By Marcel Consée for Mouser Electronics
People understand the impact of our environment on our surroundings and us more than ever before. For example, we are acutely aware of the air quality in our immediate vicinity due to working from home in sometimes small rooms. In such cases, carbon dioxide (CO2) sensors can provide guidance as to when to open a door or window to avoid headaches, impaired mental function, and lethargy.
Industrial processes, especially the burning of fossil fuels, release damaging gases and particulate matter (PM) into the atmosphere. Studies show that such gases are of particular concern to those with lung conditions or other long-term ailments. To combat this, accurate measurements are necessary to help define a plan of action to combat the issues and assess the results of countermeasures.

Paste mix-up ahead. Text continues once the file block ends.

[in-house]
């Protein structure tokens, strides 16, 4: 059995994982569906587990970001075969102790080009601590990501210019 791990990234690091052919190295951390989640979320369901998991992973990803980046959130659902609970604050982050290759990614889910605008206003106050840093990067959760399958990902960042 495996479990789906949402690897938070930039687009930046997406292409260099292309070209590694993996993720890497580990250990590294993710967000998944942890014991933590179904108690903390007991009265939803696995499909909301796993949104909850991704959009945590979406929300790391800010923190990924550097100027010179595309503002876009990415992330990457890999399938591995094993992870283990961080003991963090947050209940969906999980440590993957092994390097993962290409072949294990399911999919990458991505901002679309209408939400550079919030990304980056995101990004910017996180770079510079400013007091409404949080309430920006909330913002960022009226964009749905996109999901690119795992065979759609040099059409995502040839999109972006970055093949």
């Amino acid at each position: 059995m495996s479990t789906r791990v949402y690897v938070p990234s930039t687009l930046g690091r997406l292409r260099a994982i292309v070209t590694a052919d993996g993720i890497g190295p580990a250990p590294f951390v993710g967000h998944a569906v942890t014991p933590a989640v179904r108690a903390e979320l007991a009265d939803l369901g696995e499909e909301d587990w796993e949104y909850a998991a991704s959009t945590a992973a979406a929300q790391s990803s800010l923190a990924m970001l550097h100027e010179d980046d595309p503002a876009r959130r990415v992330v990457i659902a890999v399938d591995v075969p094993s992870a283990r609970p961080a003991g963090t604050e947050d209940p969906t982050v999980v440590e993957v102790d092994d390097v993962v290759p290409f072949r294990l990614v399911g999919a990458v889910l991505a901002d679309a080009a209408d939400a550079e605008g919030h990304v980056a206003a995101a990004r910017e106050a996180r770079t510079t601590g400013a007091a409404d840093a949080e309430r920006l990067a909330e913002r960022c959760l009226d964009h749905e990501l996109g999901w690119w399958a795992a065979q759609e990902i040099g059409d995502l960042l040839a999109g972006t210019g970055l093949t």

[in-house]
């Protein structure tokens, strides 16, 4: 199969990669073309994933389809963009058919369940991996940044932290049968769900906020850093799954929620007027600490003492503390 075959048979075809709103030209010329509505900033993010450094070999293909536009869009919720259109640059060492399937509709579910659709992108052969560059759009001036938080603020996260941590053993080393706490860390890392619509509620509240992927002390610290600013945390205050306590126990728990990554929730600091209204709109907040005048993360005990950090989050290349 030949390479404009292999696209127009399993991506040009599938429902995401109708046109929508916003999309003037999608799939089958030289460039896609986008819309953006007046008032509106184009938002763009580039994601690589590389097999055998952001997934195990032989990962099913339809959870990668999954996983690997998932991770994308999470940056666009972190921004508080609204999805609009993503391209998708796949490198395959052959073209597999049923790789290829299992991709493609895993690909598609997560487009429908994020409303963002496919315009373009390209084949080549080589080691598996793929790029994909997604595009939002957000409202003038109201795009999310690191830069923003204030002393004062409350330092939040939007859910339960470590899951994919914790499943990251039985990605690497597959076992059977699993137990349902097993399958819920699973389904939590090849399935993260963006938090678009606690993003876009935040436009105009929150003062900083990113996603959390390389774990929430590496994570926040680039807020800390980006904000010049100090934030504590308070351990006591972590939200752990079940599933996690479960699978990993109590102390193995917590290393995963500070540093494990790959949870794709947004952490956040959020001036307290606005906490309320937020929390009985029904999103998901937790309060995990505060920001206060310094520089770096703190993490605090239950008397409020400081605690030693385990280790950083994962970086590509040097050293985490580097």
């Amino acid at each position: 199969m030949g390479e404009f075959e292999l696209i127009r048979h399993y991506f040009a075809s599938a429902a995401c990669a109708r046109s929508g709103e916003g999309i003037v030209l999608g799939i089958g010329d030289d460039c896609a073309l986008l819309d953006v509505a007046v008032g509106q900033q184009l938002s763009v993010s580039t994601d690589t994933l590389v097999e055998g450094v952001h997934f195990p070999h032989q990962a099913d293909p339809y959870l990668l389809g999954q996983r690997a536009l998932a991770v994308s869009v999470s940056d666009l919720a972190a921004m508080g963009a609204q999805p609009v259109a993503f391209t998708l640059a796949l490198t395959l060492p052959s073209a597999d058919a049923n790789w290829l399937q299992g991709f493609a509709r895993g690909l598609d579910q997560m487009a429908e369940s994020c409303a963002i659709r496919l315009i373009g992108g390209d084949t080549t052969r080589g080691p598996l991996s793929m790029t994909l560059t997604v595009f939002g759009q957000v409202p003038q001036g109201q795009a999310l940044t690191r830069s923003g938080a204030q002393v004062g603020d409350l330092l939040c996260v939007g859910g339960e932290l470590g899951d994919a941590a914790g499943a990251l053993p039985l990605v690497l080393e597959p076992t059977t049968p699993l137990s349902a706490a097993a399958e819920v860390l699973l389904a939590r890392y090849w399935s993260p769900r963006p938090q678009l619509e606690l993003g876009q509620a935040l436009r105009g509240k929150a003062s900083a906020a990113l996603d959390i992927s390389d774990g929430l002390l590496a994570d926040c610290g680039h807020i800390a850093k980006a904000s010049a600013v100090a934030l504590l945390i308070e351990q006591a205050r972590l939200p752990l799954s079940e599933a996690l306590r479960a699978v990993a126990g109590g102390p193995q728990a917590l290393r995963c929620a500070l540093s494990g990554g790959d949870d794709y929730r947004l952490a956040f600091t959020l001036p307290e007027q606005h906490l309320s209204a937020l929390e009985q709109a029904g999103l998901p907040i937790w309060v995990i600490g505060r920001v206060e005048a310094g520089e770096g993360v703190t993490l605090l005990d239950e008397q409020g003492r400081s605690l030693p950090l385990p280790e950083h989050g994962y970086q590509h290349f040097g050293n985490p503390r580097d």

In recent years, semiconductor manufacturers have made significant advances in measurement technology, with improving capabilities in sensing volatile organic compounds (VOC), particulate matter, gases, relative humidity, and temperature. Furthermore, such sensors are tiny, have exceptionally low power consumption, and have a long life span. This makes them ideal for embedding into robust Industrial Internet of Things (IIoT) solutions.
Monitoring Nitrogen Dioxide and Ozone